In knitting news, there are some Top Secret Christmas Projects going on, which I am very excited about. Also, after using Judy's Magic Cast On (video) for my first pair of toe-up socks, I have gone sock crazy and have spent a significant amount of the last twenty-four hours gazing longingly at sock patterns. That cast-on is just so easy and beautiful. Several times I have thrust the laptop at Tom gabbling "oh my god these are so beautiful look LOOK." I even laughed at a knitting joke. (Why is this knitting pattern called Crusoe? Because it's stranded. Hahaha!) I think I'm going to have to make these, which necessitates another trip to the yarn shop, of course.

Saturday, 6 November 2010


Since we arrived, we have met two Westerners properly (and one left not only the country, nor the continent, but the hemisphere two days after we met her), and seen two others. Yesterday, however, that completely changed. We went for lunch with the other couple who teaches here, who left for new adventures today, and the new couple that arrived just a few days ago to replace them. This means we are no longer the new teachers! Yay!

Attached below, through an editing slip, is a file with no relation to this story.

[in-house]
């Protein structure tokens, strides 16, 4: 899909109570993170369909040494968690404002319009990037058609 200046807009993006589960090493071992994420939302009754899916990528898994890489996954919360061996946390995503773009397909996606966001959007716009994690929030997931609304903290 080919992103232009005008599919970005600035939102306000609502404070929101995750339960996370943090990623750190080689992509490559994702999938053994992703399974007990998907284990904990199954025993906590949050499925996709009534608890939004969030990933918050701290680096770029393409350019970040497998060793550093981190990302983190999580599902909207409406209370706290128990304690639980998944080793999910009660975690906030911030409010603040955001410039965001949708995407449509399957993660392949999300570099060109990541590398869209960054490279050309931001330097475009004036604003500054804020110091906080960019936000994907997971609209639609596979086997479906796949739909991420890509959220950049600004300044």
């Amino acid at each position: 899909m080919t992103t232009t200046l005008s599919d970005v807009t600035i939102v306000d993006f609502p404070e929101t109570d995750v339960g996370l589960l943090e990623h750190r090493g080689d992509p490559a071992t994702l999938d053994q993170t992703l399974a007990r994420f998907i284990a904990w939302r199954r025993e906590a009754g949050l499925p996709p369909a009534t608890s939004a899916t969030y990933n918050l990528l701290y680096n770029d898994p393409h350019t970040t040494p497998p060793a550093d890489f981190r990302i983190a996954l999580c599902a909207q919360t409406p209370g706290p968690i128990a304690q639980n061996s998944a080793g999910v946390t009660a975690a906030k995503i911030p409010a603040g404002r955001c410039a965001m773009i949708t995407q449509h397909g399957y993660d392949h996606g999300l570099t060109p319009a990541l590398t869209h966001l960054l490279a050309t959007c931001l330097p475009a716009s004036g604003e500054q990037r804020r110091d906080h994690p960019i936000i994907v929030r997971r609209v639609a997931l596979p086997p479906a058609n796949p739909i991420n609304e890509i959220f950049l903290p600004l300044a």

The food was very, very odd - the American bar and grill buffet was far from American, and really quite strange - but there were some nice tidbits among the mess. In my experience, Korean food is generally palatable to Westerners, but this meal included cold things and... yes. Anyway. The new couple were really nice, and we hope that they liked us as much as we liked them. It was strange and exciting to meet people who are basically us, a month ago!

In fact, it's been more than a month since we arrived, and we've now done five weeks of teaching. No plans for this weekend except downloading X Factor and Strictly Come Dancing tomorrow - I feel almost as if the weekend has snuck up on us!

I had a much better week this week, after a good few days of being generally grumpy. Overhanging issues have almost entirely been sorted, or at least their solutions have been planned, so that's that. Next week is payday, which means a bevy of interesting things - most excitingly, we will be able to buy an oven! We're also plunging headlong into the holiday season, which even Tom is anticipating this year. He's decided that we're going to show Korea how to do Christmas properly, although this seems to mean that our Christmas tree will be on the balcony, where strangers can see it but we can't. That's a point we'll have to rethink.